As Safe as One Can Get in a Marriage
At the inmate barber shop. Inmate Robinson—pulls a straight razor. We joke how easy it would be for me to die sitting in this beat up barber’s chair. I remember how before his life sentence was overturned he’d joke with me about how hard it must be to marry another guard, a black woman. You got it easy, my man. Your wife’s got every swinging dick wrapped around her fingers. She and you safe. Robinson’s dark forefinger and thumb hold my head still. Don’t want to cut ya. The blade scrapes minuscule blond dead skin and shaving cream—all in a seamless arc. His hands as tender as my wife’s kisses. I remember how much of an asshole Robinson was to other guards down in 4 Base 2 Tier Right. I remember how he first fucked with me: him shuffling along in his hand and legcuffs, his belly chain snug; me holding his left arm so he wouldn’t fall or fight. After each step forward, one foot would pause next to his other, forcibly holding me close. He’d hum the wedding march and ask Are we gonna fuck tonight? I’d say no, show him the gold on my finger. Robinson’s laugh is slightly different in the barber shop. Less brick, more gravel. In the mirror I see him smiling with the straight razor. He’s fucking with me again. Never divorce, man; you’d never survive without her.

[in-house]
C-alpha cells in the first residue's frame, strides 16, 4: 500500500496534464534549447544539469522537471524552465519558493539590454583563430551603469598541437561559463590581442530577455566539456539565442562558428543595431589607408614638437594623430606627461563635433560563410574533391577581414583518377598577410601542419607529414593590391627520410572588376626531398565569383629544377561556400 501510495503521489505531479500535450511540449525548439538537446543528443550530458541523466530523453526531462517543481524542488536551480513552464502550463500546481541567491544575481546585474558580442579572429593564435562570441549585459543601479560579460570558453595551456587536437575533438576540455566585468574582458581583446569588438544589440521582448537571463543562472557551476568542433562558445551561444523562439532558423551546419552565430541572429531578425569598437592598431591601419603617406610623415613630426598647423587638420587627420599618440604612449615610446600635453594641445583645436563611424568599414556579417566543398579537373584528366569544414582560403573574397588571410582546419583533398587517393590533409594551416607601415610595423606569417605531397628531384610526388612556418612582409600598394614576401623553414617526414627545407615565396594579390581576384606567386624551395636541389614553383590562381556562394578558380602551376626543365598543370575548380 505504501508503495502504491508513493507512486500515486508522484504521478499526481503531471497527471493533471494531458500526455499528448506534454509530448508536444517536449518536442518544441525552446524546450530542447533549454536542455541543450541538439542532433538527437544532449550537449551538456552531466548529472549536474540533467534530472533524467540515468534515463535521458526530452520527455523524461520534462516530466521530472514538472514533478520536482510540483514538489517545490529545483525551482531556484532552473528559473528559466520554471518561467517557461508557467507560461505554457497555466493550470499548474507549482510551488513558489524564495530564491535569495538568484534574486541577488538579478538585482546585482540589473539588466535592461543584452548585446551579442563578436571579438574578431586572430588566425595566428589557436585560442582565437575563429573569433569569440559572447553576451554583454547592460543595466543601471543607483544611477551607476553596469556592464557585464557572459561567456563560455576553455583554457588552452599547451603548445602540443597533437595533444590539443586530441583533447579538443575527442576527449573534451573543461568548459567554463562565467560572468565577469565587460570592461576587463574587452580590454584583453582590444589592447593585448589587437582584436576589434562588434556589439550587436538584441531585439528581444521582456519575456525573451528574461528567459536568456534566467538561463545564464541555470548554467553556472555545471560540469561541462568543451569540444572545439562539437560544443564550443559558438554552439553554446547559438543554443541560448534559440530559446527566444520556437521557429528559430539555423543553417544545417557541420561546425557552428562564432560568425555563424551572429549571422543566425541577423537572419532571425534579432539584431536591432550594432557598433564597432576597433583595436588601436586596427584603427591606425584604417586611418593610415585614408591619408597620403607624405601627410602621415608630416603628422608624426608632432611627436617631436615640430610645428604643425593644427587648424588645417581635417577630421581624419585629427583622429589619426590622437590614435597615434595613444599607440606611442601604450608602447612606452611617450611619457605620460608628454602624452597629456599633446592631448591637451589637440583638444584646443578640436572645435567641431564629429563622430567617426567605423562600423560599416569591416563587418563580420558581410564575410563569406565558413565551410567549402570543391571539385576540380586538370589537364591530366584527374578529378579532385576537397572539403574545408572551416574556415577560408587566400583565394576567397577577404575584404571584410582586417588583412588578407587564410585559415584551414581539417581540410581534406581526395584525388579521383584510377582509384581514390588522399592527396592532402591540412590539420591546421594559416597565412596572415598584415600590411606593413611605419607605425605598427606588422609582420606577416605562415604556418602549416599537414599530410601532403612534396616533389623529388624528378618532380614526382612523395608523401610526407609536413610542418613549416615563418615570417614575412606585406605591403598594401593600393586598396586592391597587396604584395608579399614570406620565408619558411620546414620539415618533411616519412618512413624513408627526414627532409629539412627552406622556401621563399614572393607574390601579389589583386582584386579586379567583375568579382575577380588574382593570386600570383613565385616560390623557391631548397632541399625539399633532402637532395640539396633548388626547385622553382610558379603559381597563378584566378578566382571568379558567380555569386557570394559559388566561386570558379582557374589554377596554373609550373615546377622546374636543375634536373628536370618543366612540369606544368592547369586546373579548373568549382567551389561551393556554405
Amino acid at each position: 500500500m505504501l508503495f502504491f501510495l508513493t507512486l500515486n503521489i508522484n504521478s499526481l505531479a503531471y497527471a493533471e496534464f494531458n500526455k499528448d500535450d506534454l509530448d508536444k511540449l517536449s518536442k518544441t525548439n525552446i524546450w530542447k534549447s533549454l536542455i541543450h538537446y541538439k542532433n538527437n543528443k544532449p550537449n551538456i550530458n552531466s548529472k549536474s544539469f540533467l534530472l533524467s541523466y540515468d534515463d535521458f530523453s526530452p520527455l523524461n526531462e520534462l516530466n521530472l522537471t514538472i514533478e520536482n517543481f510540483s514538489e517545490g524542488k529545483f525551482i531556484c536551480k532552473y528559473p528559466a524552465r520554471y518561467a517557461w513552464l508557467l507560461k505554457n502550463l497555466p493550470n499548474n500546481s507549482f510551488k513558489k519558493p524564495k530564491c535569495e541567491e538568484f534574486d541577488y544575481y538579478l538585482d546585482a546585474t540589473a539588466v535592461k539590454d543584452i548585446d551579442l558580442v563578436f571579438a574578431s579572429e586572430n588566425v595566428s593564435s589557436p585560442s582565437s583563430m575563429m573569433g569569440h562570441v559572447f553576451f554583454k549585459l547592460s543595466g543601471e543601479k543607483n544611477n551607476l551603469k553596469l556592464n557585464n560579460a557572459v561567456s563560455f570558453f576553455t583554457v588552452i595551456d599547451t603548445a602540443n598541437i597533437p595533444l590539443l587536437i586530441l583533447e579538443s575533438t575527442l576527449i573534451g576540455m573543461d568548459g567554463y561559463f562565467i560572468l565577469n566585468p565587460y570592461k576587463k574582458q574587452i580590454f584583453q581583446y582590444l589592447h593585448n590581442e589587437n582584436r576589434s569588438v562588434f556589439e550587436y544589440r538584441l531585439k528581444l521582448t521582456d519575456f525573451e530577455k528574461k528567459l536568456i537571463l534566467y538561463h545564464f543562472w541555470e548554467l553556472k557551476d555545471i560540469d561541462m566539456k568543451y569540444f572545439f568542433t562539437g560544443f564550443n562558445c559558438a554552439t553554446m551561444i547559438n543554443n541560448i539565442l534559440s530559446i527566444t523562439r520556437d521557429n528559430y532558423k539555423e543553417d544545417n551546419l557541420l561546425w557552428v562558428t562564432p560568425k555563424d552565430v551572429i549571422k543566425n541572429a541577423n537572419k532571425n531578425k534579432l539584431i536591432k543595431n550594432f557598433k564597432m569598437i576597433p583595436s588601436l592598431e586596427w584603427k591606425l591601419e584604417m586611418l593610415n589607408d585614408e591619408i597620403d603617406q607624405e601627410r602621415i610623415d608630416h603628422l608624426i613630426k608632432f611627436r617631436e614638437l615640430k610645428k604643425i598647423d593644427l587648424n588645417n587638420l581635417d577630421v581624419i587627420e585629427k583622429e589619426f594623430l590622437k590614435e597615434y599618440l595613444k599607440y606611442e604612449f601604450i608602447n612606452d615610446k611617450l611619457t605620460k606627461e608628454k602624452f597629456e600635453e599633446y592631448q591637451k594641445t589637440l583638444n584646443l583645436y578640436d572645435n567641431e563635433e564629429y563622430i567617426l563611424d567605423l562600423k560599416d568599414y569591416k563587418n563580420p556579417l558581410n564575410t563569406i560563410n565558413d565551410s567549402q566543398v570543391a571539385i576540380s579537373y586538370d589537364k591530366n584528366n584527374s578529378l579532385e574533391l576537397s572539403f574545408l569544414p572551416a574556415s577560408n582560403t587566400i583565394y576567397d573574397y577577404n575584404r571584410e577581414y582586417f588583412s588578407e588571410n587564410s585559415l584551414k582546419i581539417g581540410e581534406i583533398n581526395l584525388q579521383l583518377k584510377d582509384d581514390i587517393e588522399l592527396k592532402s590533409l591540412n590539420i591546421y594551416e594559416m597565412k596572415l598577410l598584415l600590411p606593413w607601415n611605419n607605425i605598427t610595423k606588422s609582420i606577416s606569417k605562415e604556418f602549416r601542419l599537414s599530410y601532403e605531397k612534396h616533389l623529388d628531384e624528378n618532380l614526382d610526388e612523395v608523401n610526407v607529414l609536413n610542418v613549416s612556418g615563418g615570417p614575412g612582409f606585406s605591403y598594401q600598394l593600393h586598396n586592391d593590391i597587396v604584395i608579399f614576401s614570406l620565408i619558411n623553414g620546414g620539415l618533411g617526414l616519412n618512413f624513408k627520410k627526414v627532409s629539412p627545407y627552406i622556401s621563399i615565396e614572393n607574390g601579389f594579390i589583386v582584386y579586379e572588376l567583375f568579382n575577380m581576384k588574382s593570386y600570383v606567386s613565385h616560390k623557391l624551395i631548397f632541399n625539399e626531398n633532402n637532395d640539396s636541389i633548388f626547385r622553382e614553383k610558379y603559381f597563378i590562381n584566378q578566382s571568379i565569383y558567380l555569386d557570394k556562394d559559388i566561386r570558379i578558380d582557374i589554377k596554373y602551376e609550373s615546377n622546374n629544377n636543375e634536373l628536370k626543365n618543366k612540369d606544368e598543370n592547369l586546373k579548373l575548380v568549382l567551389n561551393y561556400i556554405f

Jonathan Pessant is a recent graduate from the University of Southern Maine’s Stonecoast MFA program. He was the poetry editor at the student led Stonecoast Review. His work has appeared in the Goose River Anthology and the Stonecoast Spotlight. He lives in Maine.